SolarWorld was robust in its support of the governments decision, saying that if fair trade can be re-established, the U.S. industry will compete against the Chinese competition. "We commend the Department of Commerce for its preliminary decision today, which is the first step in a process that will roll out over the next several months," said Gordon Brinser, president of SolarWorld Industries America Inc.
The company, which is also a member of the seven-manufacturer Coalition for American Solar Manufacturing (CASM), added that domestic manufacturing and installation business were required in the pursuit of, "greater national, energy, economic and environmental security.
On the Chinese side of the equation, Trina Solar, which was hit with the highest duties of 4.73 percent, pointed to the International Trade Commissions (ITC) jurisdiction over the case. Mark Kingsley, Chief Commercial Officer of Trina Solar said: "As applicable to the rest of the solar industry, this preliminary determination is only the first step, and is subject to further examination and final determination later this year by the DOC. Moreover, the determination of whether injury has been found or not is dependent upon the ITCs subsequent ruling." The ITC is expected to complete its investigation before the end of the year.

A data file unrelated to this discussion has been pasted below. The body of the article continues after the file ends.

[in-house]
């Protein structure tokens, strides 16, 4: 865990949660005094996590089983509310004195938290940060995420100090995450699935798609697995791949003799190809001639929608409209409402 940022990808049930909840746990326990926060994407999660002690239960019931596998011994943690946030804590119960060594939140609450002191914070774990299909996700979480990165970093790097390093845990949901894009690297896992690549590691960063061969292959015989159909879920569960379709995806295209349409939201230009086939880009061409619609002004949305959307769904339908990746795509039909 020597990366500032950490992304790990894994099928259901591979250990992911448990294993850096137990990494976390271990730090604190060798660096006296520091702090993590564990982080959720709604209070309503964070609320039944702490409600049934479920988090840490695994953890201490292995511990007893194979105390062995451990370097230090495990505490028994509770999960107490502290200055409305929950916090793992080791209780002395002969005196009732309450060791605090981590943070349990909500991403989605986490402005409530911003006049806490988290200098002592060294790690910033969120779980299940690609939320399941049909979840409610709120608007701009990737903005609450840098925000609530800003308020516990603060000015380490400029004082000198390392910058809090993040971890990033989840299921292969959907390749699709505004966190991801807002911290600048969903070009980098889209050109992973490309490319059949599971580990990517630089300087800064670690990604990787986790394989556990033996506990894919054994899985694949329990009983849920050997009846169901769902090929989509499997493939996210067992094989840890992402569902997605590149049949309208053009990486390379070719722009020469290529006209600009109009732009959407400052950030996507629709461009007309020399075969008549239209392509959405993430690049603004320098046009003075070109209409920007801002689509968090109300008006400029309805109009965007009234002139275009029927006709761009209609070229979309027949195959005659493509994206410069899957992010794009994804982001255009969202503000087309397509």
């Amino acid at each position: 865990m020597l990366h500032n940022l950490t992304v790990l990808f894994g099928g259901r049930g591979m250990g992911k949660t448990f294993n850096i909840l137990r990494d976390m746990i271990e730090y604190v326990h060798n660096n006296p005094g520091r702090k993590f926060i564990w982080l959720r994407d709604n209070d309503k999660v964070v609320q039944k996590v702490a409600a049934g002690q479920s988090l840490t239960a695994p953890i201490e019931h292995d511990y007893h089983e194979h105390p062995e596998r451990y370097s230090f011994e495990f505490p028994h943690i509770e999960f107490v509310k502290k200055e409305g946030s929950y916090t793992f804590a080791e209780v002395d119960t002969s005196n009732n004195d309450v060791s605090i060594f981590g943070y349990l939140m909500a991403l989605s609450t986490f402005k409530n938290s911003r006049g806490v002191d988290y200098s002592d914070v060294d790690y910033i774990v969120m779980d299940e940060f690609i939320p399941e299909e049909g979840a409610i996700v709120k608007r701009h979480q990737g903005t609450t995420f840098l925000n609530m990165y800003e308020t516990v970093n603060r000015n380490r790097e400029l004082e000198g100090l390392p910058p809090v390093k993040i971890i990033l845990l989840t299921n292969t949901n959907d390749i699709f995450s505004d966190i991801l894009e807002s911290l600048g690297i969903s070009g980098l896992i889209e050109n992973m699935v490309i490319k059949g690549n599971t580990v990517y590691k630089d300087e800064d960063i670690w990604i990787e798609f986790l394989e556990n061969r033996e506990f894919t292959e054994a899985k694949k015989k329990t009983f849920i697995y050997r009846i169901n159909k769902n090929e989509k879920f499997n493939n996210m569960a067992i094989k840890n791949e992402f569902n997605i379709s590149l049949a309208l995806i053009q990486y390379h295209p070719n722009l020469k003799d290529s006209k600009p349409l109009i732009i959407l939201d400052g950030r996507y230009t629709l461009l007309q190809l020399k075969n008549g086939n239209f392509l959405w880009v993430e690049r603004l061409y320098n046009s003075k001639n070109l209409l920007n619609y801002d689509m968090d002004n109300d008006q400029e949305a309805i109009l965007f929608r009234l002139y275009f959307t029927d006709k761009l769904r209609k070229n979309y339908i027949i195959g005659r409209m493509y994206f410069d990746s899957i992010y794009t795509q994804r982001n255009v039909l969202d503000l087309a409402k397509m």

Yingli Green Energy will be hit with 3.6 percent duties, the default rate for all Chinese manufacturers otherwise specified. It vowed to stay active in the U.S. market, in its statement released today. "We will continue to fight for affordable solar energy and further growth of the tens of thousands of U.S. solar jobs that we help to create," said Robert Petrina, Managing Director of Yingli Green Energy Americas, Inc. "Regardless of the outcome of this proceeding, we remain dedicated to the U.S. solar market."
Suntechs products will only bear duties of 2.9 percent and the company's Andrew Beebe said this indicates that Suntech operates without significant Chinese government subsidies. "This initial decision reflects the reality that Suntech's global success is based on free and fair competition.
Beebe continued: "As a global company with global supply chains and manufacturing facilities in three countries, we are well prepared for the future. Regardless whether tariffs are imposed on solar cells from China, we can provide our customers in the U.S. with hundreds of megawatts of high-quality and affordable solar products that are not subject to tariffs. Suntech has a production facility in Arizona.
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